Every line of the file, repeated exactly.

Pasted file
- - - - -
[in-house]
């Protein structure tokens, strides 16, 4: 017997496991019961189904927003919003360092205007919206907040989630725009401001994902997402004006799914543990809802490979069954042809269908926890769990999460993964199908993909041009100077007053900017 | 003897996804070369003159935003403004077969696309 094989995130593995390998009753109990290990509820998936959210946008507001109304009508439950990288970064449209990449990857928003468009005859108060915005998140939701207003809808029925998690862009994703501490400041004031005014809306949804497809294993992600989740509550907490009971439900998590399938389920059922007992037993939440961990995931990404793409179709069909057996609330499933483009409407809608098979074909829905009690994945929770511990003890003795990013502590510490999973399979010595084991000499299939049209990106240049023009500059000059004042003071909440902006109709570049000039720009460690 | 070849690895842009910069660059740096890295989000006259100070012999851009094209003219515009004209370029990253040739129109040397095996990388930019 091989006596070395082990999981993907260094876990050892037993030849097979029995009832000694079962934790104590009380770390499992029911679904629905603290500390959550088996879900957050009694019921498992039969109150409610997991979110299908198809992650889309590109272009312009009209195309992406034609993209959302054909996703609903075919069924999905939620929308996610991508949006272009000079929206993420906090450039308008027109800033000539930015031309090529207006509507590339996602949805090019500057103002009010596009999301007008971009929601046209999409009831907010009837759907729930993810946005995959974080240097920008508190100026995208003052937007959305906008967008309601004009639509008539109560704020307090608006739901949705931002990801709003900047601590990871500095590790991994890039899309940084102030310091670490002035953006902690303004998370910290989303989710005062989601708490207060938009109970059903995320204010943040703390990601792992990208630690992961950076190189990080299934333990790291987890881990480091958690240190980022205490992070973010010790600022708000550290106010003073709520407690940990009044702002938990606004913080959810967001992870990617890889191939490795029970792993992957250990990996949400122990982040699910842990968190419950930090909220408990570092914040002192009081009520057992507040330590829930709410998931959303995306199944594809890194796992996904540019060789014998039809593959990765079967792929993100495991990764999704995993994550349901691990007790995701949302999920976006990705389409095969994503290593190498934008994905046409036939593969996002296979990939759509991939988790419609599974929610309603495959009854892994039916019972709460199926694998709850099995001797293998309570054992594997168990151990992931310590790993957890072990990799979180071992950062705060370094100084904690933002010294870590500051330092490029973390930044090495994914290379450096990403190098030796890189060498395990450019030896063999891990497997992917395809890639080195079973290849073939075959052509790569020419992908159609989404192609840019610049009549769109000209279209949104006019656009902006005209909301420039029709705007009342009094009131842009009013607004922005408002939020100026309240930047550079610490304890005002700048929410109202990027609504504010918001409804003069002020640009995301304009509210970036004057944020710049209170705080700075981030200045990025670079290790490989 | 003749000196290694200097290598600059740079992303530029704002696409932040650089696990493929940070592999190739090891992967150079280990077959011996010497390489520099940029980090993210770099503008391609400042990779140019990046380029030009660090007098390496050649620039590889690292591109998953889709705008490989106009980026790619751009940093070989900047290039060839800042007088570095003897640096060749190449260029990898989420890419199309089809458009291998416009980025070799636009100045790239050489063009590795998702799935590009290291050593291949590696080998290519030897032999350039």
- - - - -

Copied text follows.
[in-house]
């Protein structure tokens, strides 16, 4: 017997496991019961189904927003919003360092205007919206907040989630725009401001994902997402004006799914543990809802490979069954042809269908926890769990999460993964199908993909041009100077007053900017 | 003897996804070369003159935003403004077969696309 094989995130593995390998009753109990290990509820998936959210946008507001109304009508439950990288970064449209990449990857928003468009005859108060915005998140939701207003809808029925998690862009994703501490400041004031005014809306949804497809294993992600989740509550907490009971439900998590399938389920059922007992037993939440961990995931990404793409179709069909057996609330499933483009409407809608098979074909829905009690994945929770511990003890003795990013502590510490999973399979010595084991000499299939049209990106240049023009500059000059004042003071909440902006109709570049000039720009460690 | 070849690895842009910069660059740096890295989000006259100070012999851009094209003219515009004209370029990253040739129109040397095996990388930019 091989006596070395082990999981993907260094876990050892037993030849097979029995009832000694079962934790104590009380770390499992029911679904629905603290500390959550088996879900957050009694019921498992039969109150409610997991979110299908198809992650889309590109272009312009009209195309992406034609993209959302054909996703609903075919069924999905939620929308996610991508949006272009000079929206993420906090450039308008027109800033000539930015031309090529207006509507590339996602949805090019500057103002009010596009999301007008971009929601046209999409009831907010009837759907729930993810946005995959974080240097920008508190100026995208003052937007959305906008967008309601004009639509008539109560704020307090608006739901949705931002990801709003900047601590990871500095590790991994890039899309940084102030310091670490002035953006902690303004998370910290989303989710005062989601708490207060938009109970059903995320204010943040703390990601792992990208630690992961950076190189990080299934333990790291987890881990480091958690240190980022205490992070973010010790600022708000550290106010003073709520407690940990009044702002938990606004913080959810967001992870990617890889191939490795029970792993992957250990990996949400122990982040699910842990968190419950930090909220408990570092914040002192009081009520057992507040330590829930709410998931959303995306199944594809890194796992996904540019060789014998039809593959990765079967792929993100495991990764999704995993994550349901691990007790995701949302999920976006990705389409095969994503290593190498934008994905046409036939593969996002296979990939759509991939988790419609599974929610309603495959009854892994039916019972709460199926694998709850099995001797293998309570054992594997168990151990992931310590790993957890072990990799979180071992950062705060370094100084904690933002010294870590500051330092490029973390930044090495994914290379450096990403190098030796890189060498395990450019030896063999891990497997992917395809890639080195079973290849073939075959052509790569020419992908159609989404192609840019610049009549769109000209279209949104006019656009902006005209909301420039029709705007009342009094009131842009009013607004922005408002939020100026309240930047550079610490304890005002700048929410109202990027609504504010918001409804003069002020640009995301304009509210970036004057944020710049209170705080700075981030200045990025670079290790490989 | 003749000196290694200097290598600059740079992303530029704002696409932040650089696990493929940070592999190739090891992967150079280990077959011996010497390489520099940029980090993210770099503008391609400042990779140019990046380029030009660090007098390496050649620039590889690292591109998953889709705008490989106009980026790619751009940093070989900047290039060839800042007088570095003897640096060749190449260029990898989420890419199309089809458009291998416009980025070799636009100045790239050489063009590795998702799935590009290291050593291949590696080998290519030897032999350039």